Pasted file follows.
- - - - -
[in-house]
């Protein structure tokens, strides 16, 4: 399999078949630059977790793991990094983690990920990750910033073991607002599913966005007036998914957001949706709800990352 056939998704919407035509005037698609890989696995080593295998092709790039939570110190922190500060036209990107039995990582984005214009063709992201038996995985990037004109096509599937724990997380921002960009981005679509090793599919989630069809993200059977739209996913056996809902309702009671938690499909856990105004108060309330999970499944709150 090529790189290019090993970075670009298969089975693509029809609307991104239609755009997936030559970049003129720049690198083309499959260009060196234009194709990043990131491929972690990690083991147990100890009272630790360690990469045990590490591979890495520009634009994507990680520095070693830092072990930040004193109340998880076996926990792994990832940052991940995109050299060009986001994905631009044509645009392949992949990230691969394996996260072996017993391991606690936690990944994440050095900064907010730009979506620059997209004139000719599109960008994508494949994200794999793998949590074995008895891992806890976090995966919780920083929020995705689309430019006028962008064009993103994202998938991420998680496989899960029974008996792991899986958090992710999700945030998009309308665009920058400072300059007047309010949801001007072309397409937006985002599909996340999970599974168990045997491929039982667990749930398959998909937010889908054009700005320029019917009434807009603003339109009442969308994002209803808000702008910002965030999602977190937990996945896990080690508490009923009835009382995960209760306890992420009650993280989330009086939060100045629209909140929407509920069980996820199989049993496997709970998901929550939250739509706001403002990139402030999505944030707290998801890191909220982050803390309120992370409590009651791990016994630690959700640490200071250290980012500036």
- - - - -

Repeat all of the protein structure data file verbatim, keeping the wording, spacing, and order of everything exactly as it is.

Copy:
[in-house]
């Protein structure tokens, strides 16, 4: 399999078949630059977790793991990094983690990920990750910033073991607002599913966005007036998914957001949706709800990352 056939998704919407035509005037698609890989696995080593295998092709790039939570110190922190500060036209990107039995990582984005214009063709992201038996995985990037004109096509599937724990997380921002960009981005679509090793599919989630069809993200059977739209996913056996809902309702009671938690499909856990105004108060309330999970499944709150 090529790189290019090993970075670009298969089975693509029809609307991104239609755009997936030559970049003129720049690198083309499959260009060196234009194709990043990131491929972690990690083991147990100890009272630790360690990469045990590490591979890495520009634009994507990680520095070693830092072990930040004193109340998880076996926990792994990832940052991940995109050299060009986001994905631009044509645009392949992949990230691969394996996260072996017993391991606690936690990944994440050095900064907010730009979506620059997209004139000719599109960008994508494949994200794999793998949590074995008895891992806890976090995966919780920083929020995705689309430019006028962008064009993103994202998938991420998680496989899960029974008996792991899986958090992710999700945030998009309308665009920058400072300059007047309010949801001007072309397409937006985002599909996340999970599974168990045997491929039982667990749930398959998909937010889908054009700005320029019917009434807009603003339109009442969308994002209803808000702008910002965030999602977190937990996945896990080690508490009923009835009382995960209760306890992420009650993280989330009086939060100045629209909140929407509920069980996820199989049993496997709970998901929550939250739509706001403002990139402030999505944030707290998801890191909220982050803390309120992370409590009651791990016994630690959700640490200071250290980012500036």